Thursday, April 3, 2008

You've Got it, I Want it - Taming my Envious Ways

Now that I’m in my forties, I think I’ve got myself pretty together. I like who I am; I like my life. But sometimes there’s this tight little knot in my gut that tells me that you’ve figured it out far better than I have.

Sometimes you’re a stranger and other times you’re my best friend. I see you at the grocery store and you stand out with your perfectly styled hair, diamond earrings and designer coat. I call you up for a chat and you’re baking tarts and practicing French with your six year old. I glance over at you in the locker room and see that your stomach is as taut as a trampoline. We’re giggling over drinks when you share a bedroom secret about your sexy husband. You just bought a summer home in Michigan. You’ve been asked to speak at a conference in Vegas.

Good for you, girlfriend, I’m sure you’ve earned it. But why does your success feel so bad for me? Why do I end up feeling frumpy, stupid, lazy, and unsuccessful? And why am I so mad at you?

It’s envy.

According to The Psychological Bulletin (2007), envy is best defined as a “state in which the desired advantage enjoyed by another person or group of people causes a person to feel a painful blend of inferiority, hostility, and resentment.” Oh, yeah. That’s me.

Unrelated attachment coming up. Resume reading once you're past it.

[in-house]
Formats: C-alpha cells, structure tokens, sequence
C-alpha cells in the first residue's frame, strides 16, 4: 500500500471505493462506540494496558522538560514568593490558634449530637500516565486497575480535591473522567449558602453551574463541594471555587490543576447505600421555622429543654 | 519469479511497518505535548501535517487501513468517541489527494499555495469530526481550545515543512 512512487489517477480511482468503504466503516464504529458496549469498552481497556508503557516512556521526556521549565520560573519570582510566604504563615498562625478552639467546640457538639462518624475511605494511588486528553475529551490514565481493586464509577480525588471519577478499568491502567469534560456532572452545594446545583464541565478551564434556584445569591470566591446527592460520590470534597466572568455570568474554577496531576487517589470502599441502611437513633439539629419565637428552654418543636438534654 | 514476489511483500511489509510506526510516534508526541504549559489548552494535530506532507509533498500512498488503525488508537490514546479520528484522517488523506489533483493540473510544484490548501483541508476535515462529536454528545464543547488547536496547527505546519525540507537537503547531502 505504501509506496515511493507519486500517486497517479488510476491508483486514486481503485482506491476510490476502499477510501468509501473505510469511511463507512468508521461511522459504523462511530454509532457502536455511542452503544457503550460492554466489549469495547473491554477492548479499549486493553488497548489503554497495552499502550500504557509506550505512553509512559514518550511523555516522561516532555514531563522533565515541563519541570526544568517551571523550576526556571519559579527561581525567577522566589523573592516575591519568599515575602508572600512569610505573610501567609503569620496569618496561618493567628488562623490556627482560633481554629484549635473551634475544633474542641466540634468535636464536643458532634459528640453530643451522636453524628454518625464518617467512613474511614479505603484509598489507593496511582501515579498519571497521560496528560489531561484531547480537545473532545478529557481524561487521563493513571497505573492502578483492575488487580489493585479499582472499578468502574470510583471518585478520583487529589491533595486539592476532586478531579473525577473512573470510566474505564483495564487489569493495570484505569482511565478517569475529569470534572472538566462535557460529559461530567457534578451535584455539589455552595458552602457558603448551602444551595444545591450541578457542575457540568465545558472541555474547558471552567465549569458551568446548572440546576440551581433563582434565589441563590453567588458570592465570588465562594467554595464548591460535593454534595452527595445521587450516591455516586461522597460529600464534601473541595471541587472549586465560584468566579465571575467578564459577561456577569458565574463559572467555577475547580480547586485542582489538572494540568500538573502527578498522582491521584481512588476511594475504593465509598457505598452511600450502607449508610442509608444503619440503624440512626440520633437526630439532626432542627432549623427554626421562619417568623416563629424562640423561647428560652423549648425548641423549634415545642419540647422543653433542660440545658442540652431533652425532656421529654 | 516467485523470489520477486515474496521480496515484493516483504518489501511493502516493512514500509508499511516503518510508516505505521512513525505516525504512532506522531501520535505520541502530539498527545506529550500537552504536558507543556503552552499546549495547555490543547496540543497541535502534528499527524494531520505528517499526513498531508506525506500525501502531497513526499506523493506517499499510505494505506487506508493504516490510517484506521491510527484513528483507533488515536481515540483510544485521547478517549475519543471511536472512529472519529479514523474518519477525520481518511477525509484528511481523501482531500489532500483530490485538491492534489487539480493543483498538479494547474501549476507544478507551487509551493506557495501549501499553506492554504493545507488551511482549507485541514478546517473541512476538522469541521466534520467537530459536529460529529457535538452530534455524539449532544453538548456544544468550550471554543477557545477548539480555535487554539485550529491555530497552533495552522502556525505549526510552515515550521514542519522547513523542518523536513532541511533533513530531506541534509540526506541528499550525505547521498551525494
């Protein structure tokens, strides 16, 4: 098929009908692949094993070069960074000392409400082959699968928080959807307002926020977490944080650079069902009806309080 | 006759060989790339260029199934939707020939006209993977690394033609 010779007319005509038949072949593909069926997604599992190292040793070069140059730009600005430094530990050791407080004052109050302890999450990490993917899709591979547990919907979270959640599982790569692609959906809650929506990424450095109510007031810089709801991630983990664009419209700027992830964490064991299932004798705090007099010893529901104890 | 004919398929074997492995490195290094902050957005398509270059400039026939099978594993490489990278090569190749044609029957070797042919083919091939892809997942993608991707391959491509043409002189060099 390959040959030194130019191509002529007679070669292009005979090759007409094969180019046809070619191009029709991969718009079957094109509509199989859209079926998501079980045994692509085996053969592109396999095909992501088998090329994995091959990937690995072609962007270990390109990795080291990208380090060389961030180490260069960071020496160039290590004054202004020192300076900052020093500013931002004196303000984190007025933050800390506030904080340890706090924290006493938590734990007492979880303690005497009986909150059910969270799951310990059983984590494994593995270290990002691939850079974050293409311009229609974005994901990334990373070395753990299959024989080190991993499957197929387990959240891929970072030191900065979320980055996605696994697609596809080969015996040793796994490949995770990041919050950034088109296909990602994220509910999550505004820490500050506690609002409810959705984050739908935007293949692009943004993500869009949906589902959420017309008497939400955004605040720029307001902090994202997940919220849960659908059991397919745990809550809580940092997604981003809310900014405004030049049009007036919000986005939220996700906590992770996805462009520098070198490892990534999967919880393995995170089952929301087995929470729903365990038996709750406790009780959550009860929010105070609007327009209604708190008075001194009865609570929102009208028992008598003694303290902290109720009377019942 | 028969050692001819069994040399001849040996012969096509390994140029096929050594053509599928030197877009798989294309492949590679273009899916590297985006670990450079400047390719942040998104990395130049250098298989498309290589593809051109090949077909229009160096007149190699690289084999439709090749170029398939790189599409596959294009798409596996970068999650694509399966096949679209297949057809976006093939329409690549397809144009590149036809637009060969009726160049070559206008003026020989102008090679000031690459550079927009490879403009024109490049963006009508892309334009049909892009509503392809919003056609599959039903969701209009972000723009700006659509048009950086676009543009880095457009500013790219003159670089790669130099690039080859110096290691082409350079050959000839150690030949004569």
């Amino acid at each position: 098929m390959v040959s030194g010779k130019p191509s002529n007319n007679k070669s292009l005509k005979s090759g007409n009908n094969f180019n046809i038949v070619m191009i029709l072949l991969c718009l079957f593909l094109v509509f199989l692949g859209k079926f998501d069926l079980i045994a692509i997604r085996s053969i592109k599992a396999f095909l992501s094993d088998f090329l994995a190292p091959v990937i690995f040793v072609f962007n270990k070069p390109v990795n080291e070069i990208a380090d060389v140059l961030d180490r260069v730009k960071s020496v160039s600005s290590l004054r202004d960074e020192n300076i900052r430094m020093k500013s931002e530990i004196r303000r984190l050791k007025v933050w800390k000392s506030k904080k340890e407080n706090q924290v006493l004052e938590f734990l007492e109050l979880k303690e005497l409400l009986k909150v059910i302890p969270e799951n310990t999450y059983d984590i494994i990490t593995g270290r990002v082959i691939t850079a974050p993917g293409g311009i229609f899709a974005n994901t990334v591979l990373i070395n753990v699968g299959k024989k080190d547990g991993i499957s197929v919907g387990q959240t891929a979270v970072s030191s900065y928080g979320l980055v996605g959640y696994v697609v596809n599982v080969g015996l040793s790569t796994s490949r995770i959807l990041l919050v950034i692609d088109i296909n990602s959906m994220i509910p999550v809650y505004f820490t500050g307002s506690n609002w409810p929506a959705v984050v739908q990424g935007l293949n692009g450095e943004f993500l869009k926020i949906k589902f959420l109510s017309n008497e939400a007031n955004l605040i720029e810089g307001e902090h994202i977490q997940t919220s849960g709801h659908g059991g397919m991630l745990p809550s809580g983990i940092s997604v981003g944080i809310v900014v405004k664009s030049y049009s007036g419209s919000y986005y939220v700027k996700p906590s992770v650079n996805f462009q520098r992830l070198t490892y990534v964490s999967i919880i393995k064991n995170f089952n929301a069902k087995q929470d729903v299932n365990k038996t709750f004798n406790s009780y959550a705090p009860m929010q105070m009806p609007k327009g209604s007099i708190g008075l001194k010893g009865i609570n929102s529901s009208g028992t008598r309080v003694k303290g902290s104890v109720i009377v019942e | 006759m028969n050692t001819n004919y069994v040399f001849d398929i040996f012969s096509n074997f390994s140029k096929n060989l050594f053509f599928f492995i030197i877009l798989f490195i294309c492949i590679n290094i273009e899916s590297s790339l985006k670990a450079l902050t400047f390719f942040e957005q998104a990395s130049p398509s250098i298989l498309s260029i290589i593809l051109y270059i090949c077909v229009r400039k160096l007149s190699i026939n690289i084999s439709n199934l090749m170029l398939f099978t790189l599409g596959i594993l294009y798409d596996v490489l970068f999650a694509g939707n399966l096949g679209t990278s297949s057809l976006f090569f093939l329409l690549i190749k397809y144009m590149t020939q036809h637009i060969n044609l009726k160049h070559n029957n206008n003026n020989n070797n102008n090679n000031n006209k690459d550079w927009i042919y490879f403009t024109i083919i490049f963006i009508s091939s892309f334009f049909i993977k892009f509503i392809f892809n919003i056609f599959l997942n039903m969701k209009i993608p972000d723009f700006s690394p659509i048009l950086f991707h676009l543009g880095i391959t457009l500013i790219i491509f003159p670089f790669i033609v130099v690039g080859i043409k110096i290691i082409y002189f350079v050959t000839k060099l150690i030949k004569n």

To try to deal with my envious feelings, I’ll make a list of all the things I have that the other woman doesn’t have. Melissa may have started her own business, but her house is a shambles. Eileen is as fit as an aerobics instructor, but she hasn’t read a book in over a year. Telling myself that myself that I’m better organized and more literate might ease the knot in my stomach a little bit. But not much.

Because I shouldn’t have to put another woman down to feel better about myself.

You’re not my competition because there is no game being played that either of us can win. Your success doesn’t take away from my ability to succeed. But, your accomplishments might just be a signal to me of what I really want.

So here’s what I’m going to do when that envious knot starts its twisting. I’m going to recognize that you’ve achieved something that matters to me and I’m going to stand back and admire you for it. I think it will make me feel a lot better about both of us.

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